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Over my head?

Nurses   (1,671 Views 28 Comments)
by Madc Madc, BSN (Member)

489 Visitors; 18 Posts

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489 Visitors; 18 Posts

1 minute ago, Hoosier_RN said:

as a new grad, you are in no position to be a leader either.  Leaders have learned the skills and are proficient to help others.  Beyond what they have told you, you have a game plan to get out of there and into an appropriate job situation.  Keep your chin up, you're going to be fine!

Thank you for the postives words!!! I’m just going to apply apply and apply. 

Would you recommend keeping this job on my resume? Even though it was overwhelming there are skills I learned and can apply! 

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Hoosier_RN has 20 years experience as a MSN and specializes in LTC, home health, hospice, ICU, ER, dialysis.

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I would, because you can always say, "I learned, x, y, and z.  The role was really more than I should have taken on, but I'm glad to have gotten the experience with the facility. I just decided to move on because it wasn't a good fit". You get to show your skills learned, problem solving, and ability to notice when it wasn't a good fit.  By not bad mouthing the facility or anyone in it, you show you are being adult, and classy, about it.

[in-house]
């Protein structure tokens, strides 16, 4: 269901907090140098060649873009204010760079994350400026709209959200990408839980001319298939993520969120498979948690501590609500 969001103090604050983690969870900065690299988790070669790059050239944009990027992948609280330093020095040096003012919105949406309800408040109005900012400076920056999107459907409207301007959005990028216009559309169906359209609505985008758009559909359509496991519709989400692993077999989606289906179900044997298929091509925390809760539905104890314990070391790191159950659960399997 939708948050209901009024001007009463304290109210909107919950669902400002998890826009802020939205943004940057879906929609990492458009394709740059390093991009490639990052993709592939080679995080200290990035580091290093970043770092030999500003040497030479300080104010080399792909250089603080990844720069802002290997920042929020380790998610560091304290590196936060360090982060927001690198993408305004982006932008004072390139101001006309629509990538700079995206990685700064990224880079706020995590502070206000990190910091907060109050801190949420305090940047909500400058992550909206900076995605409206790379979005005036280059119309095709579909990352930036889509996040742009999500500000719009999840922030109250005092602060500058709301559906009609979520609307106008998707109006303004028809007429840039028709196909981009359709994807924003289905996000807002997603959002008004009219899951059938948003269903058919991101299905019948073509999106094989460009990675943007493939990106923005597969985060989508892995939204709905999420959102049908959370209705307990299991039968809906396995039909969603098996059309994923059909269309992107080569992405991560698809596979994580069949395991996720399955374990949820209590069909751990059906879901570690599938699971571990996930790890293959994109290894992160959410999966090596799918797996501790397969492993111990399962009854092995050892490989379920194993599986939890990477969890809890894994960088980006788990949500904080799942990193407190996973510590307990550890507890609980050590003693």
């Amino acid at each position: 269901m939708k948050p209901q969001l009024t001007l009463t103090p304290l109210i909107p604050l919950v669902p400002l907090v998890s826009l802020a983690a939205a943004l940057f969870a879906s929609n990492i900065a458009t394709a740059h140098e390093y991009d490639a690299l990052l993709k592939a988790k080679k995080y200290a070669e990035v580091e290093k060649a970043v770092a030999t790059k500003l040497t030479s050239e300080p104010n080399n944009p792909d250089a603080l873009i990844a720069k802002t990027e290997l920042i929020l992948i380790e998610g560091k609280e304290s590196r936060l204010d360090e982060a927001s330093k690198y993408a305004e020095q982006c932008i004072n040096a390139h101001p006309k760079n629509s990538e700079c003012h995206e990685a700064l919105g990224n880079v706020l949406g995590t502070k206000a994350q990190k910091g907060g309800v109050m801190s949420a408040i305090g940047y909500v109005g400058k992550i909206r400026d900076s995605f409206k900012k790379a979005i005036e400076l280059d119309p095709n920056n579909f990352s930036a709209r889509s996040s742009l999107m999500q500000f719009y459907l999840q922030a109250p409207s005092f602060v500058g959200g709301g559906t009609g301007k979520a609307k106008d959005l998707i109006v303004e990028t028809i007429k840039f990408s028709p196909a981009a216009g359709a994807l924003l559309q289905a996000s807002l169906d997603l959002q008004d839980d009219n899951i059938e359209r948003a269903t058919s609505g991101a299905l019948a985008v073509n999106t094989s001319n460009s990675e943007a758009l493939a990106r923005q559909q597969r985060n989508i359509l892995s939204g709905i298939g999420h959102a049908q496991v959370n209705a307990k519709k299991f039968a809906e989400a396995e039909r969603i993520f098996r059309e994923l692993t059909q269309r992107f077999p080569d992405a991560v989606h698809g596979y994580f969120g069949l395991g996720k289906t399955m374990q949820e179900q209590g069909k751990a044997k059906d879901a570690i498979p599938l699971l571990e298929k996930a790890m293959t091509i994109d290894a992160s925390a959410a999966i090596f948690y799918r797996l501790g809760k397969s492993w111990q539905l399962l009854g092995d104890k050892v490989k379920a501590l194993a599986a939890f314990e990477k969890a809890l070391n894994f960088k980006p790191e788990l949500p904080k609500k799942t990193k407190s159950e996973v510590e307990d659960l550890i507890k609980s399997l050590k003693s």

The only exception would be if you can find a new grad residency.  Apply, leave it off of there for obvious reasons, and never look back!

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amoLucia specializes in LTC.

45,489 Visitors; 5,040 Posts

to TriciaJ - kudos on your very, very well worded interview response to OP.

OP - it is sad that you were taken advantage of not only by TPTB who hired you, but also those who worked around you.